Nine schools in Perak to benefit over 30 years.
SLIGHTLY more than three years after planting works commenced on a 1,012ha-piece of land in Perak belonging to nine Chinese independent schools, it is now producing 160 tonnes of palm oil a month.
The yield, although a mere 3% of full capacity, is promising – given that just 202ha of the total area planted with oil palm can be harvested at the moment.
According to Langkap 2012 Plantation Sdn Bhd managing director Lean Ah Too, young trees typically produce fewer fruits.
“The fruits are also of lower grade. We need to wait for the trees to be at least five to six years old before their yield and quality become more consistent.
“But not to worry, we are on the right track,” said Lean, who recently took The Star on a tour of the vast oil palm plantation located some 90km south of Ipoh.
The story of the schools’ journey towards self-sufficiency dates back to 2010 when the Perak government allocated the land in Gunung Besout, Sungkai, to Semangat Suwa Sdn Bhd – a company set up by the board of governors of SM Shen Jai, SM Yuk Choy and SM Poi Lam (all in Ipoh), SM Nam Hwa (Sitiawan), SM Yik Ching (Pantai Remis), SM Pei Yuan (Kampar), SM Hua Lian (Taiping), SM Sam Min (Teluk Intan) and SM Tsung Wah (Kuala Kangsar).
In 2012, Semangat Suwa entered a deal with Lean’s former company Sawit Langkap Sdn Bhd, allowing Sawit Langkap to cultivate oil palm on its land over a period of 30 years.
In return, Semangat Suwa would receive fixed annual payments of RM1.1mil for the first five years and RM5.1mil for the next 25 years.
Lean explained that even though the business partnership between Semangat Suwa and Sawit Langkap had broken up, he was still bound by the contract with Semangat Suwa and continued to honour the deal through his own company Langkap 2012 Plantation.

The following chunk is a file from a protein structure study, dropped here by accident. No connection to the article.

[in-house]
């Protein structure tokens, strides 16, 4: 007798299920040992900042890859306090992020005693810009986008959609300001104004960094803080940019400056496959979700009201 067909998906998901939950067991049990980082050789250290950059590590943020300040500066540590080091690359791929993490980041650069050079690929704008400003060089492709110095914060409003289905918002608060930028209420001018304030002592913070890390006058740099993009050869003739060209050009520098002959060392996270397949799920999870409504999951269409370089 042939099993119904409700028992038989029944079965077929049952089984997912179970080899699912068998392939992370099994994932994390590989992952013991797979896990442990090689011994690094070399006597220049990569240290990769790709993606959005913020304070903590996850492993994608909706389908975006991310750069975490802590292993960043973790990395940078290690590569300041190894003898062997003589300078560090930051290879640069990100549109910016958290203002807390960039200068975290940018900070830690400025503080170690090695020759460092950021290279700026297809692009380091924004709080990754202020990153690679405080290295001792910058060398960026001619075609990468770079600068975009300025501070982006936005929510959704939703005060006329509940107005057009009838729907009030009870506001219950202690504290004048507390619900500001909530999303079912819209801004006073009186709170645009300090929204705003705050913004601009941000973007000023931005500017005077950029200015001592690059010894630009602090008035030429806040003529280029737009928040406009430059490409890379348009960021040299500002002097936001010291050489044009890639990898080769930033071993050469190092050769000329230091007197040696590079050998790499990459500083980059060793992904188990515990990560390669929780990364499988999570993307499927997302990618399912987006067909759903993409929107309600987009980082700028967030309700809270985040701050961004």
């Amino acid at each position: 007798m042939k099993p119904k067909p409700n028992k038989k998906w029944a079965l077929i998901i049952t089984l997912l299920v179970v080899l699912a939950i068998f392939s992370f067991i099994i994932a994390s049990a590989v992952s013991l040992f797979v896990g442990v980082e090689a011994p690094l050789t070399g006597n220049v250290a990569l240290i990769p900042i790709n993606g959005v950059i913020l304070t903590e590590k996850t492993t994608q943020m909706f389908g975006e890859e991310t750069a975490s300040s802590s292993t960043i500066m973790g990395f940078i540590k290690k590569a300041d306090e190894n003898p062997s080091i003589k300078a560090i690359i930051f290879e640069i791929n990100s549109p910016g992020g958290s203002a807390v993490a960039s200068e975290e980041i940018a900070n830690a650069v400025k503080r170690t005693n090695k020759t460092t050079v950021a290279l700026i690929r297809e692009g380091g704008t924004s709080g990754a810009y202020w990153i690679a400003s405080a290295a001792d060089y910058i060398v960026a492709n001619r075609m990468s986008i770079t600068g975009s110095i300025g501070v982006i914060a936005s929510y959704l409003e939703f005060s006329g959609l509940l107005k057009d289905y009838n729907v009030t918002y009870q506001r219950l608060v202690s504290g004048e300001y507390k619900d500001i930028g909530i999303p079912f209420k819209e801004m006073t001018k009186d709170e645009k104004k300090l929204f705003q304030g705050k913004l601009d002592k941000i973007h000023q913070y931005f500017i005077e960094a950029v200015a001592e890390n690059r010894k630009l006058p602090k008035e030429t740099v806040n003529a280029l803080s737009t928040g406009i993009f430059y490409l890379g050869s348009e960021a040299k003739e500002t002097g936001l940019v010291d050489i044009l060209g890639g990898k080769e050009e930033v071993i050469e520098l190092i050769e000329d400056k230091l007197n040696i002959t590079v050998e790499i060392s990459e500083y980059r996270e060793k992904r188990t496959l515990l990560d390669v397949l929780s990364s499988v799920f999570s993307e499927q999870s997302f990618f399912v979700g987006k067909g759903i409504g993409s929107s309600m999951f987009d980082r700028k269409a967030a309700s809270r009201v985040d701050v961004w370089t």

“Langkap 2012 Plantation will fulfil Sawit Langkap’s part of the agreement,” he promised.
Despite plunging crude palm oil prices and rising operational costs due to the Goods and Services Tax (GST) and the weakening of the ringgit, the 61-year-old planter who has over three decades of experience behind him is not concerned.
“I’m not too worried about the price of crude palm oil as our harvests are still small. Until the country’s market conditions improve, we just have to persevere,” Lean said.
Planting could only be carried out on 80% of the land because the remaining terrain is rocky while certain sections are too high, making accessibility difficult.
Lean, who spent over RM10mil in land clearing and planting works, has also run into unexpected problems such as wild boars from nearby forests invading the plantation and wrecking the oil palms.
“From the very beginning, it was not a money-making deal for me, nor was it for my former partner and all the people who helped make all this a reality.
“We knew it was going to be a heavy burden but it was a choice we made because of our social responsibility towards Chinese education and our community.
“It is very important for us to preserve our Chinese culture and heritage through education,” said Lean, who does not discount the possibility of having to fork out his own money to make the payments to Semangat Suwa.
Semangat Suwa chairman Datuk Alan Chuah Chin Lai, in thanking all those who have helped pave the way for the nine schools to be self-sufficient, said the sight of the land planted with oil palm was truly one to behold.
The money generated from the venture, he added, would help the schools a lot.
“We have received money from the venture for three years now. The money is equally distributed among the nine schools and goes towards their maintenance, utility bills and student scholarships.
“With the assistance accorded us by our state government as well as the country’s many Chinese associations, we target to move our accounts into the black two years from now,” he said.
Perak MCA chief Datuk Dr Mah Hang Soon, who initiated the deal between Semangat Suwa and Sawit Langkap and personally saw the deal through, said Chinese independent schools produced many good students.
“These students of multi-ethnicity have contributed greatly towards the nation’s human capital,” he said.
“I am thankful to the various parties, like Lean, who were willing to take up the laborious effort. Their sacrifices and good deeds will be appreciated for generations to come,” said Dr Mah, who also thanked the state government for making the project possible.
Dr Mah added that the MCA was in the midst of helping Semangat Suwa apply for tax waiver so that more money could go to the schools.